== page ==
evidence may be used "when police mistakes are the result of negligence such as that described here, rather than systemic error or reckless disregard of constitutional requirements."So, the FBI puts out a warrent for everyone in the US, and "forgets" to update their computer network, and can now break in anywhere they damn well please, and snoop, and if they find ANYTHING, it's justified. It seems that that's the precedent that was set here.

Same goes for any local police force.

ConstitutionCowboy
January 14, 2009, 09:52 PM
So, the FBI puts out a warrent for everyone in the US, and "forgets" to update their computer network, and can now break in anywhere they damn well please, and snoop, and if they find ANYTHING, it's justified. It seems that that's the precedent that was set here.

That is why there needs to be consequences to their negligence and malapropism.

Woody

kentucky bucky
January 14, 2009, 10:08 PM
I see the point that if the defendant was a fine upstanding citizen, he wouldn't be in trouble. The thing that troubles me is what if an out-of-control Federal "witch hunt" say for gun owners, is started by a power drunk Liberal hostile administration ? (Nah we would never have one of them) What if this is purposely faked to arrest honest gun owners after they are deemed criminals with the stroke of a pen?

conw
January 14, 2009, 10:15 PM
This is where the erring law enforcement personnel must be charged with the crime of violating the rights of the wronged individual. That is what the consequences should be rather than trashing the evidence or freeing the criminal.

That's first-rate thinking, although the penalties would have to be fairly harsh when the mistake finally got pinned on someone - in order to deter a "sacrificial lamb" mentality.

cassandrasdaddy
January 14, 2009, 10:18 PM
So, the FBI puts out a warrent for everyone in the US, and "forgets" to update their computer network, and can now break in anywhere they damn well please, and snoop, and if they find ANYTHING, it's justified. It seems that that's the precedent that was set here.


stretch much?

cassandrasdaddy
January 14, 2009, 10:20 PM
That's first-rate thinking, although the penalties would have to be fairly harsh when the mistake finally got pinned on someone - in order to deter a "sacrificial lamb" mentality.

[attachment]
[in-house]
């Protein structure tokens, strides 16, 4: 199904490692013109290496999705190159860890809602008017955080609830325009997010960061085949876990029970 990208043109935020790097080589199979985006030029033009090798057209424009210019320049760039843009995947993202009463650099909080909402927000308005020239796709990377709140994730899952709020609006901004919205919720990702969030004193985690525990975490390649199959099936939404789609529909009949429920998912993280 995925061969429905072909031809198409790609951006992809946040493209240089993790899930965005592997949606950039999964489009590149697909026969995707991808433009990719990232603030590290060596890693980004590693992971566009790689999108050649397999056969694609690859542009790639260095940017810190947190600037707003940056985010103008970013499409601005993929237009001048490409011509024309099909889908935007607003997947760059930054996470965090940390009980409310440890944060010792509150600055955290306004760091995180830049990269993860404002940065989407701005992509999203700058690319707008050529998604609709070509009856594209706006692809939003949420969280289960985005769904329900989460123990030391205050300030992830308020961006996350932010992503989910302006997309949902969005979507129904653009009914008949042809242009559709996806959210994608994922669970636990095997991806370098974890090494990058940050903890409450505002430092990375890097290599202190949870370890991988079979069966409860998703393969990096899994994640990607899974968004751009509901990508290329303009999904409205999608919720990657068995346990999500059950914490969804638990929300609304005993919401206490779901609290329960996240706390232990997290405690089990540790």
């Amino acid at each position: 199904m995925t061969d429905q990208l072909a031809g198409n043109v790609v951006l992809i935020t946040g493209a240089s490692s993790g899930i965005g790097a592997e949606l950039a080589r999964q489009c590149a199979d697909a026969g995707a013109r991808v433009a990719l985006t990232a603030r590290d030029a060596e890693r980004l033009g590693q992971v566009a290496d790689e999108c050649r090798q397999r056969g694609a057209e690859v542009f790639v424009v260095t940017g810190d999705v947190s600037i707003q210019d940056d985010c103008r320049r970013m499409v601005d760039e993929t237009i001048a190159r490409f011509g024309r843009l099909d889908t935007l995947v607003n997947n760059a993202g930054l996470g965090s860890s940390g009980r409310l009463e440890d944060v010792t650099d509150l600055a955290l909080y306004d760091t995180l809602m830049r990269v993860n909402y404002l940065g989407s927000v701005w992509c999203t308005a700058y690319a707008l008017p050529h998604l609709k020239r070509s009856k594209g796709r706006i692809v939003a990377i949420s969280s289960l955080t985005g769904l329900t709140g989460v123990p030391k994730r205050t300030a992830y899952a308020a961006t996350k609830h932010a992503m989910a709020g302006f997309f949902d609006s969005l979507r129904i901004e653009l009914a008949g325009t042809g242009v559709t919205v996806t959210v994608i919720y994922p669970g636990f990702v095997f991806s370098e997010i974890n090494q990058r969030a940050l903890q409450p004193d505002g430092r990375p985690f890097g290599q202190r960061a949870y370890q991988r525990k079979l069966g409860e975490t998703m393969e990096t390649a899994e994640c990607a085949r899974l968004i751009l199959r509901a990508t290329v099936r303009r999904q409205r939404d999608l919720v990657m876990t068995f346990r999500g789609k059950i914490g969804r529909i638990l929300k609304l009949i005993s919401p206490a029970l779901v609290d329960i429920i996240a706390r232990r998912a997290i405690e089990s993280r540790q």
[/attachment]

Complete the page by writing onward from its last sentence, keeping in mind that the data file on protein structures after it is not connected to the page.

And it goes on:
first rate?!?
what penalty do you fantasize about for a clerk who doesn't push paper correctly?

Tamlin
January 14, 2009, 10:26 PM
Do you guys not see the irony here? The CONSERVATIVE justices voted to screw the 4th Amendment . . . the LIBERAL justices fought to protect it. Why can't ALL of the justices fight to protect ALL of our constitutional rights????:banghead:

ants
January 14, 2009, 10:45 PM
...puts out a warrant for everyone in the US, and "forgets" to update their computer network...This is the 'systemic error' written in the Majority opinion that would not be permissible.

The negligence mentioned in the Majority opinion is the result of stupid unintentional mistakes that do not purport to result in unwarranted arrest or seizure.




This is a strange decision. I would hope that the Bill of Rights is held more inviable than this.
It is well recognized in this thread and on this Forum: The greatest measure of liberty is insured when we uphold every constitutional right, no exceptions.

conw
January 14, 2009, 10:53 PM
what penalty do you fantasize about for a clerk who doesn't push paper correctly?

A less harsh penalty than for a cop who knowingly violates someone's rights of nonconsent, less still than for someone who knowingly pursues a bogus warrant.

Deterrence is the name of the game. You can't always deter a mistake, but you can put progressively harsher penalties in place for increased amounts of negligence and/or knowledge of wrongdoing on the part of the law enforcement official.

Coronach
January 14, 2009, 10:59 PM
Off-topic.